After successfully developing an electrical four-probe surface approach for mineral exploration, brothers Conrad and Marcel Schlumberger adapt their surface system to operate vertically.
Lowering their new tool into a well, the Schlumberger brothers record a single lateral-resistivity curve at fixed points in the well’s borehole and graphically plot the results against depth – creating a well log of geologic formations. Changes in subsurface resistance readings show variations and possible oil and natural gas producing areas. From this well-logging beginning, Schlumberger will become a leading worldwide oilfield service company.
September 5, 1885 – Birth of the “Filling Station” Pump
The modern gasoline-pump design is invented by Sylvanus F. (Freelove) Bowser, who sells his first pump to a grocery store in Fort Wayne, Indiana.
Designed to safely dispense kerosene as well as “burning fluid, and the light combustible products of petroleum,” the pump holds 42 gallons. It uses marble valves, a wooden plunger and an upright faucet.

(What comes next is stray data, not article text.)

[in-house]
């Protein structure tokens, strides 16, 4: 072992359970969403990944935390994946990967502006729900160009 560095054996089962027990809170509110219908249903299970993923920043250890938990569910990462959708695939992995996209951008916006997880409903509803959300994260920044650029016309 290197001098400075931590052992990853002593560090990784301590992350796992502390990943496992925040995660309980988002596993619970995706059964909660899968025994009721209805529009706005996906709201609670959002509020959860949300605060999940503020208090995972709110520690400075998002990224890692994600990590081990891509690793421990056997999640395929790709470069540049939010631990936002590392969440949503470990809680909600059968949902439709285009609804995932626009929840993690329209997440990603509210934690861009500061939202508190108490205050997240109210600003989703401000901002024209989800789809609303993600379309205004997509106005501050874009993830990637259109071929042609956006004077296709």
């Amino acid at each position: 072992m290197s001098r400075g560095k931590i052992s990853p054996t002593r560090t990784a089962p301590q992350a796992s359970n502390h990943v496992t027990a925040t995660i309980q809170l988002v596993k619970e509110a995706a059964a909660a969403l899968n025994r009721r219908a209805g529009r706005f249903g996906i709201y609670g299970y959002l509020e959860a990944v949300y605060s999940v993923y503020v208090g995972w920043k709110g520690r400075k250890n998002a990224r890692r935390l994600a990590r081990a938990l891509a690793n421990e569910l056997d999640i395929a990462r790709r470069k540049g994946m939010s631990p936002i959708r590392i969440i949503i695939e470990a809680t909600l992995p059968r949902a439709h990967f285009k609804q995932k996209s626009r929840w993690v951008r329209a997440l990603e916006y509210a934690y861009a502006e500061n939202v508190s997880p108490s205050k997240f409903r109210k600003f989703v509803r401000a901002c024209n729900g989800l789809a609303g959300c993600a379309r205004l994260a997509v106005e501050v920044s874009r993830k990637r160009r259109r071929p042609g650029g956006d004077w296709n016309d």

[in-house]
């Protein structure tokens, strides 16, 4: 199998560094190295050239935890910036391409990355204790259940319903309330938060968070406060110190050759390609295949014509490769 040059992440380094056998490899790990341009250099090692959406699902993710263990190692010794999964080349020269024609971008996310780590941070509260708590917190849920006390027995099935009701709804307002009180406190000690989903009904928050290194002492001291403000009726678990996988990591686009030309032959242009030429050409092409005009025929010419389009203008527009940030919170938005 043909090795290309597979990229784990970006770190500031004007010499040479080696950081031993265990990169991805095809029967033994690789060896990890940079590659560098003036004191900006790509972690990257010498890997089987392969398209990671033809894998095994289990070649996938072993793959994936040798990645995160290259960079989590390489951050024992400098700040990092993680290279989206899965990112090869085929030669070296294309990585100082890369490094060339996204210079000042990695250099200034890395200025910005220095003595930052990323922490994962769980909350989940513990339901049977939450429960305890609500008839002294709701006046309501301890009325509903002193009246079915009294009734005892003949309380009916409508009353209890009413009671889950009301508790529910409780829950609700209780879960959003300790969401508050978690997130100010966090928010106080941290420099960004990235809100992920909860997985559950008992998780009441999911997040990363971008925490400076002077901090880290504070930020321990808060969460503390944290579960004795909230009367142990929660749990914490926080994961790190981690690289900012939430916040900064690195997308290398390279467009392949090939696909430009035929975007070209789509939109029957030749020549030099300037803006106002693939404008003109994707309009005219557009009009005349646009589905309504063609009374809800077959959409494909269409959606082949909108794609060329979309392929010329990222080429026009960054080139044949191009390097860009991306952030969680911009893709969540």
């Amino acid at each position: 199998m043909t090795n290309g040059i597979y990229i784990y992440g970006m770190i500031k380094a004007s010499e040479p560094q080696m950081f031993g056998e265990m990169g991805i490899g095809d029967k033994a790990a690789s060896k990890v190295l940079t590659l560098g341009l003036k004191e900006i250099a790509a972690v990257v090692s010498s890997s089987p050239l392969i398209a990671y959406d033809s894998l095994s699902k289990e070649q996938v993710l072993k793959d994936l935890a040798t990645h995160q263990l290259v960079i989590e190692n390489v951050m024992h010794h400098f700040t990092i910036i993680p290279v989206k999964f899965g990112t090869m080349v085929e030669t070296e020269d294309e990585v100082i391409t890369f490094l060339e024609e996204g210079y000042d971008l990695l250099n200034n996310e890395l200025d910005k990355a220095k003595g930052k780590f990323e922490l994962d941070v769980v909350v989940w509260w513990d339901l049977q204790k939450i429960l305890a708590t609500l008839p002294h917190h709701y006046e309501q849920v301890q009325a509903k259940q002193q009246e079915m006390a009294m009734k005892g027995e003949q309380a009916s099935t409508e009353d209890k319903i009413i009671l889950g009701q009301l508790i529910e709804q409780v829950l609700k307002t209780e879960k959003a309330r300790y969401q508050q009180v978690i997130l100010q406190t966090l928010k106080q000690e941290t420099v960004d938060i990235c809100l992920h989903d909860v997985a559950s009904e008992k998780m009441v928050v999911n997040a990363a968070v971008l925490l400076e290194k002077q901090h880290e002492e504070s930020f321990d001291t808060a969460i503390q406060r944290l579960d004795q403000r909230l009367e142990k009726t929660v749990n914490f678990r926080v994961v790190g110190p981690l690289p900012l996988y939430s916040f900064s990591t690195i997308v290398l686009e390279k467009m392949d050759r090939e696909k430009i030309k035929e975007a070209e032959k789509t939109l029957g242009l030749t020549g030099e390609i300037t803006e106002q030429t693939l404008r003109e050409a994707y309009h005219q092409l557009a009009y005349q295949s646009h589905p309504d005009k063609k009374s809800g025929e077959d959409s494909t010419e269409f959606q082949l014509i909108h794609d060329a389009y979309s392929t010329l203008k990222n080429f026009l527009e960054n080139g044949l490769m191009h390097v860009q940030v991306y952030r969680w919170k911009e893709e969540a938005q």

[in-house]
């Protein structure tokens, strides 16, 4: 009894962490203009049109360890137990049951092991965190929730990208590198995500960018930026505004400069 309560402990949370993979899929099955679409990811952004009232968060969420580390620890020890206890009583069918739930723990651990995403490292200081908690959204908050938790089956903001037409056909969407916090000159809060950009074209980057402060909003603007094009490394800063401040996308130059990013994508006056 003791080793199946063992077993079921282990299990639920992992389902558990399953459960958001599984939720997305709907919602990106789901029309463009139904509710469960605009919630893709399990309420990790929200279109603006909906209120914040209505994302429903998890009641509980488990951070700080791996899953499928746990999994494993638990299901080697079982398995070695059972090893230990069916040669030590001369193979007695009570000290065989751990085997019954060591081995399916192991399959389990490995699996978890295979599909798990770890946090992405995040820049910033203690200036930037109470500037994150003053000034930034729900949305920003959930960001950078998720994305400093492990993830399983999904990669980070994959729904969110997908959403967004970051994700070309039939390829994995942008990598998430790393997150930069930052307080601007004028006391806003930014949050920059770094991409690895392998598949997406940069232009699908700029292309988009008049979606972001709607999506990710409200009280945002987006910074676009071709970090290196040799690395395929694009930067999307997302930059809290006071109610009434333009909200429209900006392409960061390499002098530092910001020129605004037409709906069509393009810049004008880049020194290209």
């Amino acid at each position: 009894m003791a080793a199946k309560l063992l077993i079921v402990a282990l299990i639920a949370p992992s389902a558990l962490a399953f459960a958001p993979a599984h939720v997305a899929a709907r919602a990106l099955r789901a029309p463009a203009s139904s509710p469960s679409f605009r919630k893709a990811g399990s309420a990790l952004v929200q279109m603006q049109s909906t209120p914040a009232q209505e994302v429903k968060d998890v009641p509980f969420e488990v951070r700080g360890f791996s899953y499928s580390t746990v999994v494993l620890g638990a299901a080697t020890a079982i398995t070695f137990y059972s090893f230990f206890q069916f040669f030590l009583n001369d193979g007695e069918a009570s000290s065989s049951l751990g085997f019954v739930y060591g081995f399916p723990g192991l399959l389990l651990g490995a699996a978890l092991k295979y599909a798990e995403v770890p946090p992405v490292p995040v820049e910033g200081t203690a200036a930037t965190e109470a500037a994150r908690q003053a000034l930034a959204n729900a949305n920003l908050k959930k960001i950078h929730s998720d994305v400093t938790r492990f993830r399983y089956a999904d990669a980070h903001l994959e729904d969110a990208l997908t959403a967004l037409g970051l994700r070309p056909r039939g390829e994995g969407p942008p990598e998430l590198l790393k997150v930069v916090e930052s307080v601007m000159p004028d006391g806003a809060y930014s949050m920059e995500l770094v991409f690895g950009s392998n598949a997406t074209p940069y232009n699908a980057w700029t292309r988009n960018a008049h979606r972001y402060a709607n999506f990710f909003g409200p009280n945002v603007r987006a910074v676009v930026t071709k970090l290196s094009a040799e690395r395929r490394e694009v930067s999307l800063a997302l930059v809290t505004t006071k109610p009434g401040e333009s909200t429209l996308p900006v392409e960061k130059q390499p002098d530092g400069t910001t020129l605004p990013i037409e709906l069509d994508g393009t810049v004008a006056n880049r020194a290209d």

With the pump’s popular success at Jake Gumper’s Fort Wayne grocery store, Bowser forms the S. F. Bowser Company and patents his invention in 1887.
Within a decade — as the automobile’s popularity grows — Bowser’s company adapts and becomes hugely successful. By 1905 (the same year the world’s first gasoline station is built in St. Louis, Missouri) the S. F. Bowser “Self-Measuring Gasoline Storage Pump” is soon known to motorists as a “filling station.”
The original Bowser pump consists of a square metal tank with a wooden cabinet equipped with a suction pump operated by hand-stroke lever action. It includes a hose attachment for dispensing gasoline directly into the automobile fuel tank.
With the addition of competing businesses such as Wayne Pump Company and Tokheim Oil Tank & Pump Company, the city of Fort Wayne, Indiana, becomes the gas pump capital of the world. Learn more about gas pumps, pump globes, oil cans and signs at Petroleum Collectibles Monthly.
September 7, 1917 – Hogg Wells do Well
After drilling 20 dry holes, the Tyndall-Wyoming Oil Company completes the No. 1 Hogg well as a small producer 50 miles south of Houston, Texas.